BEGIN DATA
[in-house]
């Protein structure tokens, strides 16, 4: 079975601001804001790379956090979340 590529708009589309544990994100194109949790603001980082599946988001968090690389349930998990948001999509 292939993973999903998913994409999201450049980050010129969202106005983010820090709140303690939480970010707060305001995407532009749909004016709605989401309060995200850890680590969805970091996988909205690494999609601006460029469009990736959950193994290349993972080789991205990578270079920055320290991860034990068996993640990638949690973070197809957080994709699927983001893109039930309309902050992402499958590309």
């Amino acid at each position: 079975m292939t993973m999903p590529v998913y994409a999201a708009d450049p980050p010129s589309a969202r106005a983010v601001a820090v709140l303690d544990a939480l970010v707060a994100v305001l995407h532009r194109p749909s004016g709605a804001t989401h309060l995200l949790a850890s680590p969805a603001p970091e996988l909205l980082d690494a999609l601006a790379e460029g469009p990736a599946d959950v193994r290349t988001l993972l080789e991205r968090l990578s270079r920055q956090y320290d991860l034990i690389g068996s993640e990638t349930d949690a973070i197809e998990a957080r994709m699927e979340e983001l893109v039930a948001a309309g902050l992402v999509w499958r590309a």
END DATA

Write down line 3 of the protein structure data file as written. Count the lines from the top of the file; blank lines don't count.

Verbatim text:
């Amino acid at each position: 079975m292939t993973m999903p590529v998913y994409a999201a708009d450049p980050p010129s589309a969202r106005a983010v601001a820090v709140l303690d544990a939480l970010v707060a994100v305001l995407h532009r194109p749909s004016g709605a804001t989401h309060l995200l949790a850890s680590p969805a603001p970091e996988l909205l980082d690494a999609l601006a790379e460029g469009p990736a599946d959950v193994r290349t988001l993972l080789e991205r968090l990578s270079r920055q956090y320290d991860l034990i690389g068996s993640e990638t349930d949690a973070i197809e998990a957080r994709m699927e979340e983001l893109v039930a948001a309309g902050l992402v999509w499958r590309a």